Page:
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Today’s post is a continuation of yesterday’s post titled The Consistory Game. In the Consistory Game, the expressed aim of the Deus Ex Machina blog is to define a prisoners dilemma scenario, and analyze a situation regarding the “Team Bergoglio” scandal (for the Chronology see here) that COULD arise at the ordinary consistory of cardinals that will be held on the 12th and 13th of February, i.e. tomorrow.
Yesterday we finished by defining the below assumptions and provided a logical proof that attested to the validity of the assumptions.
As the payoffs in the table implies, both prisoners would fare better if they choose to do the right thing. In the case of Napier doing the right thing, i.e. “confessing to promising a vote”, the cardinal would obtain a value of +5, while in the case of Francis, also does the right thing, i.e. admitting that he agreed for “Team Bergoglio” to canvass for him would also give him a value of +5. The decision to “do the right thing”, irrespective of the other prisoners’ decision will provide each with the optimal payout.
If the above is a correct assumption, then the punishment (cost) for committing a mortal sin by not admitting would be at least -5.
Because in the event of committing a mortal sin, the associated cost (punishment) can never be a lower value than the maximum benefit that the prisoner can obtain by committing that sinful act. (Cost > Benefit)
Today we pick up with a short explanation about the construction of our Consistory Game, and explain what the numbers represent.
When looking at the above table, it is critical to understand that the numbers themselves do not represent absolute values (2+2 =4) but represent relative values ( 3 ≥ 2 ≥ 1). This thinking of numbers in terms of relative values is critical to understanding a prisoners’ dilemma game and being able to draw inferences from the number themselves.
Let’s do an example.
Given the above assumptions, we can infer that the values 0,0¹ (‘Deny’ row- Francis /’Not Confess’ column – Napier) represent a neutral outcome. However, what we don’t know is this:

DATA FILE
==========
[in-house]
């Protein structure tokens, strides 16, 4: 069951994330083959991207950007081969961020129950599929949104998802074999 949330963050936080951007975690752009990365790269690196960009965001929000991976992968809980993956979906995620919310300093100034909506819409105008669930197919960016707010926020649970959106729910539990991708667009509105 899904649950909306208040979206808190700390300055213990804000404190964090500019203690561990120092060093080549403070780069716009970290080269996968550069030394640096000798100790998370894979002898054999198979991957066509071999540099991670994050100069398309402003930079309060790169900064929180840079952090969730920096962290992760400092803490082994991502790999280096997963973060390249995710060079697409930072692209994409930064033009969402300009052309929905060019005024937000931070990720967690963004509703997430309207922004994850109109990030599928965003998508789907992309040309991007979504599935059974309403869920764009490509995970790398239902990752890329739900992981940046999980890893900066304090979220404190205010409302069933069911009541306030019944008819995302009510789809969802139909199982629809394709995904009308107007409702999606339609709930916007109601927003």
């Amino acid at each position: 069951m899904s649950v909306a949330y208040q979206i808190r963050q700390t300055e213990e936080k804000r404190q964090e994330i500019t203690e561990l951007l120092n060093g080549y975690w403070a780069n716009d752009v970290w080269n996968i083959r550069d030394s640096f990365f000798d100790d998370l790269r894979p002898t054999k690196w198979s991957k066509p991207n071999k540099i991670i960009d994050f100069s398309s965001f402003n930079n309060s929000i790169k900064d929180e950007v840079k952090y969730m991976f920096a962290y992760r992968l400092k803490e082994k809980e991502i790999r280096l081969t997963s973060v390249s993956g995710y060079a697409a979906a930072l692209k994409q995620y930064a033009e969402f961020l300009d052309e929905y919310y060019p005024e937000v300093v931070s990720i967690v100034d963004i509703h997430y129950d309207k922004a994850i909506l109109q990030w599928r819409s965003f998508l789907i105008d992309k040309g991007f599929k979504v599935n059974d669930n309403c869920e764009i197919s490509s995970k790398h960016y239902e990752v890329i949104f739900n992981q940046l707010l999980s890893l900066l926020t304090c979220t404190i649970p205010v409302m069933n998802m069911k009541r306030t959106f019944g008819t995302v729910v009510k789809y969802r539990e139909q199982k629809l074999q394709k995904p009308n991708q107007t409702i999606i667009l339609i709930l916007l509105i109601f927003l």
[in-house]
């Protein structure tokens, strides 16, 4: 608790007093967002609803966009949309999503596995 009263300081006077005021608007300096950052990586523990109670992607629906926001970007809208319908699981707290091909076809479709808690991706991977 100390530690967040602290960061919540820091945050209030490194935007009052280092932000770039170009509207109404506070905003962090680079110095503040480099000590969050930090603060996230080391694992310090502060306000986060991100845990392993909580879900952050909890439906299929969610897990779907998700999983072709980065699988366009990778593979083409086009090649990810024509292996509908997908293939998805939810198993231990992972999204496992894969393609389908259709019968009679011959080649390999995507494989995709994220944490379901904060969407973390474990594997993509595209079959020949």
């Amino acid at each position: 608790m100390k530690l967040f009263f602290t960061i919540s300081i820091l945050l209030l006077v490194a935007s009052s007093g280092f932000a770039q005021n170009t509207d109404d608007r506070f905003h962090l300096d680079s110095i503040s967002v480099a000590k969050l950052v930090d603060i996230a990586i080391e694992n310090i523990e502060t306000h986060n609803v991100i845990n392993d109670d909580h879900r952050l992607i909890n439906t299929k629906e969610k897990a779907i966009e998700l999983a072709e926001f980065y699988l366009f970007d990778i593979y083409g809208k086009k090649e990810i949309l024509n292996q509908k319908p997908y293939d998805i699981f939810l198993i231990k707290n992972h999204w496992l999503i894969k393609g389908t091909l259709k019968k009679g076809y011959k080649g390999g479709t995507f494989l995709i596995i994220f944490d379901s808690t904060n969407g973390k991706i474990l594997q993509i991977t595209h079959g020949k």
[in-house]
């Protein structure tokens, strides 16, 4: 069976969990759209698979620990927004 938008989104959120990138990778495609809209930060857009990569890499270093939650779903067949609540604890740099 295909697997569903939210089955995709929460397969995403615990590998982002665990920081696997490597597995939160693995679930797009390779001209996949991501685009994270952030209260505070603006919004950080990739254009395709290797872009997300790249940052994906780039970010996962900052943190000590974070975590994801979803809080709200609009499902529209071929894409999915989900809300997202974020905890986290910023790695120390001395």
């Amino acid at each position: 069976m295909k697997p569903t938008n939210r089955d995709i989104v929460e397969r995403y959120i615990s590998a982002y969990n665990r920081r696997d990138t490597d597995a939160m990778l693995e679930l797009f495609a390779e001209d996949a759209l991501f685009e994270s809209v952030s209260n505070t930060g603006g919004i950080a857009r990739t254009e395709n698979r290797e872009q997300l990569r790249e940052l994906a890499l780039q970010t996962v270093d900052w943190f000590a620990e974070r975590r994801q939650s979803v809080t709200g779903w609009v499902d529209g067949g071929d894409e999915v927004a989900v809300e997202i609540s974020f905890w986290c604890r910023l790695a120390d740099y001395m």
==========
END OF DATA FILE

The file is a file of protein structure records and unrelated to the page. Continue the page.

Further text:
a. whether that neutral outcome is the result of nothing happening, i.e. no event,
b. the result is from the sum of two events, one negative and one positive of equal values. In other words, a event occurred with a payout of +5 and a corresponding event occurred with a payout of -5. This would also create a 0,0¹ result.
As to whether a. or b. is correct, we can infer infer the answer from out assumptions. Since we know that an event has occurred, i.e. UDG 81 has been violated (for the purpose of this game), we can assume that the correct answer is b.
Therefore, we can assume that the values 0,0¹ contain a negative outcome (committing a mortal sin) which carries a -5 value and a simultaneous positive outcome that carries a +5 value. This positive outcome could be as a result that the matter is never brought up at the consistory, and each prisoner maintains the status quo, i.e. keeps this position of power and prestige. However, as explained in the previous post, the cumulative value of these two events, i.e. committing a mortal sin and keeping the positions of power and prestige, can not be a positive value since this would imply that it is beneficial to commit sins, as per our “Proof” above. Once again, here is the relevant explanation:
If there was a sinful activity that can be done on earth with a higher benefit than the associated cost of the punishment in the here after, it would pay for mortals to perform that activity, i.e. it would be “beneficial” to commit that sin.
Given the above, the outcome in the table that is represented as 5,5² (Admit/Confess) therefore can be understood as the prisoners admitting to their violation of UDG 81, and that mercy is shown to each prisoner by the “church authority”, in this case by the cardinals at the consistory. Under this scenario, the prisoners will have kept their positions of power and prestige, giving them each a positive outcome of +5, while being absolved of the mortal sin and its associated cost of -5.
The above is a reasonable assumption to make since the consistory will not want to remove a sitting pope or defrock a Catholic cardinal, especially during the Francis reign of
terror mercy. However, by admitting to the acts contained in the Ivereigh allegations, justice will have also been done. Therefore, it is most reasonable to assume that mercy will be shown to the sinner.
I will leave off here for today. Tomorrow we will examine the remaining two instances, namely when one prisoner confesses/admits while the other does not.